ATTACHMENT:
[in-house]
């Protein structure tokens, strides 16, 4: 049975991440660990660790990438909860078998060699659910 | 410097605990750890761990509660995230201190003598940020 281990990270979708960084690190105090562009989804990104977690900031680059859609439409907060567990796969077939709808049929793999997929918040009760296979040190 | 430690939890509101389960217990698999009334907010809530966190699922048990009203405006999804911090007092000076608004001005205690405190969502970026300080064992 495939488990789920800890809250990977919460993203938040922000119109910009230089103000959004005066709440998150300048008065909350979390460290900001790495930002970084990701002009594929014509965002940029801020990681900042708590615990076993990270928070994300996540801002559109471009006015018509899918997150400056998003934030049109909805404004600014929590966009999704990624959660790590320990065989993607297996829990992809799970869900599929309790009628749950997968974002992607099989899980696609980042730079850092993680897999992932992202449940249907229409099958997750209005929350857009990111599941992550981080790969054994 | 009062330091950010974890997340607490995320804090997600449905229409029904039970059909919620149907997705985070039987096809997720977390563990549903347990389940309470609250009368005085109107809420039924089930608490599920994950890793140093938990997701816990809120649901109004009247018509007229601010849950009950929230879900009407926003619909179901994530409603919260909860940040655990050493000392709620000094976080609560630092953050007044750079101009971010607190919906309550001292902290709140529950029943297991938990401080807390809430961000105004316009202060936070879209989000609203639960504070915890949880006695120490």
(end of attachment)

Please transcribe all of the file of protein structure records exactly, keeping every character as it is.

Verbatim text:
[in-house]
């Protein structure tokens, strides 16, 4: 049975991440660990660790990438909860078998060699659910 | 410097605990750890761990509660995230201190003598940020 281990990270979708960084690190105090562009989804990104977690900031680059859609439409907060567990796969077939709808049929793999997929918040009760296979040190 | 430690939890509101389960217990698999009334907010809530966190699922048990009203405006999804911090007092000076608004001005205690405190969502970026300080064992 495939488990789920800890809250990977919460993203938040922000119109910009230089103000959004005066709440998150300048008065909350979390460290900001790495930002970084990701002009594929014509965002940029801020990681900042708590615990076993990270928070994300996540801002559109471009006015018509899918997150400056998003934030049109909805404004600014929590966009999704990624959660790590320990065989993607297996829990992809799970869900599929309790009628749950997968974002992607099989899980696609980042730079850092993680897999992932992202449940249907229409099958997750209005929350857009990111599941992550981080790969054994 | 009062330091950010974890997340607490995320804090997600449905229409029904039970059909919620149907997705985070039987096809997720977390563990549903347990389940309470609250009368005085109107809420039924089930608490599920994950890793140093938990997701816990809120649901109004009247018509007229601010849950009950929230879900009407926003619909179901994530409603919260909860940040655990050493000392709620000094976080609560630092953050007044750079101009971010607190919906309550001292902290709140529950029943297991938990401080807390809430961000105004316009202060936070879209989000609203639960504070915890949880006695120490």